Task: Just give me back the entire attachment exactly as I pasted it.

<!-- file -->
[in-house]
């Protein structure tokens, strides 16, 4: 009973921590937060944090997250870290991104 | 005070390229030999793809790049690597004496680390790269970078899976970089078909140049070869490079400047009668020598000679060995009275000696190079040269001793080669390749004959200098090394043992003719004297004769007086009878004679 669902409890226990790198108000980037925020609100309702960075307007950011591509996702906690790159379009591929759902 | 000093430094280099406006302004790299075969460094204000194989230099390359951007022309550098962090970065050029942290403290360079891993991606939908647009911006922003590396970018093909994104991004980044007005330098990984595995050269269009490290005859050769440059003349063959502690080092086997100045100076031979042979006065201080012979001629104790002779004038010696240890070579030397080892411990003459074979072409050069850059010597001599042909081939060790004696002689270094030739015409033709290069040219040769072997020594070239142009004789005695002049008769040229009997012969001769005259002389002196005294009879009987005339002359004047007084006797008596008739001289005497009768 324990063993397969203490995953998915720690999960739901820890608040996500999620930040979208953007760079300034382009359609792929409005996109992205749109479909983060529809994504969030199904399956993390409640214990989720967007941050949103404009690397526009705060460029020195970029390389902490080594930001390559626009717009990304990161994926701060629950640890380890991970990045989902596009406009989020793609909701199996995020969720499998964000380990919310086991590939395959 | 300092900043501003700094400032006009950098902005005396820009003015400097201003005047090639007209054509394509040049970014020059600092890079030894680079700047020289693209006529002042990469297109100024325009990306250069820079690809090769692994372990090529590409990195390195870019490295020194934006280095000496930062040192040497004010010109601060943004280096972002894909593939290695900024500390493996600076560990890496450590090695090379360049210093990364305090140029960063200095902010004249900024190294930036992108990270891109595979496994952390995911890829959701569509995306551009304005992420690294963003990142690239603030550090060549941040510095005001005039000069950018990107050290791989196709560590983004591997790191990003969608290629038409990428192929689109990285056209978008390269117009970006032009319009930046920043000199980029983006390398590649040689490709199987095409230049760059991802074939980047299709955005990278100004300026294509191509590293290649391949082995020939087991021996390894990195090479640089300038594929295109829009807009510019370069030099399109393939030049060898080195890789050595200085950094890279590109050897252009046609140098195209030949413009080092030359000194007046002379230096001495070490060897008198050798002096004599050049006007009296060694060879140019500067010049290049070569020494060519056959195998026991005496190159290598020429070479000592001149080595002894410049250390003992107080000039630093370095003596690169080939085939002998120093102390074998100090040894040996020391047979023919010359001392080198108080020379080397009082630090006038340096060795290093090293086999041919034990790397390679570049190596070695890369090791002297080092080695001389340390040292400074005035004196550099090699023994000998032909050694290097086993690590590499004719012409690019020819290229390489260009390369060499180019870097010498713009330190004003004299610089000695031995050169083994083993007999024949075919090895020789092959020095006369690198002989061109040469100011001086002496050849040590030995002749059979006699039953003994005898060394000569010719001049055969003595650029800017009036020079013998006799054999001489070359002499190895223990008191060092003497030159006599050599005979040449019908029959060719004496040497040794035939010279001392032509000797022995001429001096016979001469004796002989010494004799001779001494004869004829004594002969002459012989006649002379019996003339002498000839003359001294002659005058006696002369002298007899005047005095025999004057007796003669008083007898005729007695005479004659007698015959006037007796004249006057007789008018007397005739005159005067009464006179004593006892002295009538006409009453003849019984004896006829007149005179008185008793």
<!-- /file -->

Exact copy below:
[in-house]
């Protein structure tokens, strides 16, 4: 009973921590937060944090997250870290991104 | 005070390229030999793809790049690597004496680390790269970078899976970089078909140049070869490079400047009668020598000679060995009275000696190079040269001793080669390749004959200098090394043992003719004297004769007086009878004679 669902409890226990790198108000980037925020609100309702960075307007950011591509996702906690790159379009591929759902 | 000093430094280099406006302004790299075969460094204000194989230099390359951007022309550098962090970065050029942290403290360079891993991606939908647009911006922003590396970018093909994104991004980044007005330098990984595995050269269009490290005859050769440059003349063959502690080092086997100045100076031979042979006065201080012979001629104790002779004038010696240890070579030397080892411990003459074979072409050069850059010597001599042909081939060790004696002689270094030739015409033709290069040219040769072997020594070239142009004789005695002049008769040229009997012969001769005259002389002196005294009879009987005339002359004047007084006797008596008739001289005497009768 324990063993397969203490995953998915720690999960739901820890608040996500999620930040979208953007760079300034382009359609792929409005996109992205749109479909983060529809994504969030199904399956993390409640214990989720967007941050949103404009690397526009705060460029020195970029390389902490080594930001390559626009717009990304990161994926701060629950640890380890991970990045989902596009406009989020793609909701199996995020969720499998964000380990919310086991590939395959 | 300092900043501003700094400032006009950098902005005396820009003015400097201003005047090639007209054509394509040049970014020059600092890079030894680079700047020289693209006529002042990469297109100024325009990306250069820079690809090769692994372990090529590409990195390195870019490295020194934006280095000496930062040192040497004010010109601060943004280096972002894909593939290695900024500390493996600076560990890496450590090695090379360049210093990364305090140029960063200095902010004249900024190294930036992108990270891109595979496994952390995911890829959701569509995306551009304005992420690294963003990142690239603030550090060549941040510095005001005039000069950018990107050290791989196709560590983004591997790191990003969608290629038409990428192929689109990285056209978008390269117009970006032009319009930046920043000199980029983006390398590649040689490709199987095409230049760059991802074939980047299709955005990278100004300026294509191509590293290649391949082995020939087991021996390894990195090479640089300038594929295109829009807009510019370069030099399109393939030049060898080195890789050595200085950094890279590109050897252009046609140098195209030949413009080092030359000194007046002379230096001495070490060897008198050798002096004599050049006007009296060694060879140019500067010049290049070569020494060519056959195998026991005496190159290598020429070479000592001149080595002894410049250390003992107080000039630093370095003596690169080939085939002998120093102390074998100090040894040996020391047979023919010359001392080198108080020379080397009082630090006038340096060795290093090293086999041919034990790397390679570049190596070695890369090791002297080092080695001389340390040292400074005035004196550099090699023994000998032909050694290097086993690590590499004719012409690019020819290229390489260009390369060499180019870097010498713009330190004003004299610089000695031995050169083994083993007999024949075919090895020789092959020095006369690198002989061109040469100011001086002496050849040590030995002749059979006699039953003994005898060394000569010719001049055969003595650029800017009036020079013998006799054999001489070359002499190895223990008191060092003497030159006599050599005979040449019908029959060719004496040497040794035939010279001392032509000797022995001429001096016979001469004796002989010494004799001779001494004869004829004594002969002459012989006649002379019996003339002498000839003359001294002659005058006696002369002298007899005047005095025999004057007796003669008083007898005729007695005479004659007698015959006037007796004249006057007789008018007397005739005159005067009464006179004593006892002295009538006409009453003849019984004896006829007149005179008185008793």